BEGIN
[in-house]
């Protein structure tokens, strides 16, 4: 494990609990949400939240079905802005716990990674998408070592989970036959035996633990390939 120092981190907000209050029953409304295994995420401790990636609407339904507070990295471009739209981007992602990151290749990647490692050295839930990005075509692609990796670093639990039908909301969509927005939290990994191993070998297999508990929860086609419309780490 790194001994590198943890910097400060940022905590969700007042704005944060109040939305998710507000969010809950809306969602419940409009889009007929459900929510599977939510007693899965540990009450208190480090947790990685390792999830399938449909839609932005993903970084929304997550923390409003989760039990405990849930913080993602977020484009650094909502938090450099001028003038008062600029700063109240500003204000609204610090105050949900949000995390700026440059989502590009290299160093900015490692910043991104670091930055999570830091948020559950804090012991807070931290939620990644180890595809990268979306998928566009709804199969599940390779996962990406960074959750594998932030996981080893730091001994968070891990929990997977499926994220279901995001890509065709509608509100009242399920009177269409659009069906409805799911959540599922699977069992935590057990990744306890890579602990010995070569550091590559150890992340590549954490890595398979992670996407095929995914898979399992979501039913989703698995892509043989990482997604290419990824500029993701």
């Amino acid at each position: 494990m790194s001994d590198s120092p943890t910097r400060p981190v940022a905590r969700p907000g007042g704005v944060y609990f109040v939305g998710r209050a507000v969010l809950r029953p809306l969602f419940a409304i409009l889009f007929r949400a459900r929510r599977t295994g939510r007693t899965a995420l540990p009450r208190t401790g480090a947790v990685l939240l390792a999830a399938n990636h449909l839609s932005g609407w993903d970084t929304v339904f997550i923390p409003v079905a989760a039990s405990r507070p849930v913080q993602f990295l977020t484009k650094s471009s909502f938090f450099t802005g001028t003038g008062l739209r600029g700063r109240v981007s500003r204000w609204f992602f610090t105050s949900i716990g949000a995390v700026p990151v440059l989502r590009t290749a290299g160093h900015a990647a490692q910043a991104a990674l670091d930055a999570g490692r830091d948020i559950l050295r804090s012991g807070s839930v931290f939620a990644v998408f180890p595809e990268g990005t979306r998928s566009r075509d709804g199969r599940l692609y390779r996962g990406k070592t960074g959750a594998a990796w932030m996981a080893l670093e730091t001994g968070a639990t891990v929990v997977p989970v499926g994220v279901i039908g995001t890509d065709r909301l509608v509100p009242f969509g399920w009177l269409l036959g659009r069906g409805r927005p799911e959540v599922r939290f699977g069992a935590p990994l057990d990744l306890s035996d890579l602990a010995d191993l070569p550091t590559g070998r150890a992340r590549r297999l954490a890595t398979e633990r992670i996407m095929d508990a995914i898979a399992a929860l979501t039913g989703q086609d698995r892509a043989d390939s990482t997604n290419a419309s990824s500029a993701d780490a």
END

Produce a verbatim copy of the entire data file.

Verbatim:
[in-house]
């Protein structure tokens, strides 16, 4: 494990609990949400939240079905802005716990990674998408070592989970036959035996633990390939 120092981190907000209050029953409304295994995420401790990636609407339904507070990295471009739209981007992602990151290749990647490692050295839930990005075509692609990796670093639990039908909301969509927005939290990994191993070998297999508990929860086609419309780490 790194001994590198943890910097400060940022905590969700007042704005944060109040939305998710507000969010809950809306969602419940409009889009007929459900929510599977939510007693899965540990009450208190480090947790990685390792999830399938449909839609932005993903970084929304997550923390409003989760039990405990849930913080993602977020484009650094909502938090450099001028003038008062600029700063109240500003204000609204610090105050949900949000995390700026440059989502590009290299160093900015490692910043991104670091930055999570830091948020559950804090012991807070931290939620990644180890595809990268979306998928566009709804199969599940390779996962990406960074959750594998932030996981080893730091001994968070891990929990997977499926994220279901995001890509065709509608509100009242399920009177269409659009069906409805799911959540599922699977069992935590057990990744306890890579602990010995070569550091590559150890992340590549954490890595398979992670996407095929995914898979399992979501039913989703698995892509043989990482997604290419990824500029993701």
């Amino acid at each position: 494990m790194s001994d590198s120092p943890t910097r400060p981190v940022a905590r969700p907000g007042g704005v944060y609990f109040v939305g998710r209050a507000v969010l809950r029953p809306l969602f419940a409304i409009l889009f007929r949400a459900r929510r599977t295994g939510r007693t899965a995420l540990p009450r208190t401790g480090a947790v990685l939240l390792a999830a399938n990636h449909l839609s932005g609407w993903d970084t929304v339904f997550i923390p409003v079905a989760a039990s405990r507070p849930v913080q993602f990295l977020t484009k650094s471009s909502f938090f450099t802005g001028t003038g008062l739209r600029g700063r109240v981007s500003r204000w609204f992602f610090t105050s949900i716990g949000a995390v700026p990151v440059l989502r590009t290749a290299g160093h900015a990647a490692q910043a991104a990674l670091d930055a999570g490692r830091d948020i559950l050295r804090s012991g807070s839930v931290f939620a990644v998408f180890p595809e990268g990005t979306r998928s566009r075509d709804g199969r599940l692609y390779r996962g990406k070592t960074g959750a594998a990796w932030m996981a080893l670093e730091t001994g968070a639990t891990v929990v997977p989970v499926g994220v279901i039908g995001t890509d065709r909301l509608v509100p009242f969509g399920w009177l269409l036959g659009r069906g409805r927005p799911e959540v599922r939290f699977g069992a935590p990994l057990d990744l306890s035996d890579l602990a010995d191993l070569p550091t590559g070998r150890a992340r590549r297999l954490a890595t398979e633990r992670i996407m095929d508990a995914i898979a399992a929860l979501t039913g989703q086609d698995r892509a043989d390939s990482t997604n290419a419309s990824s500029a993701d780490a």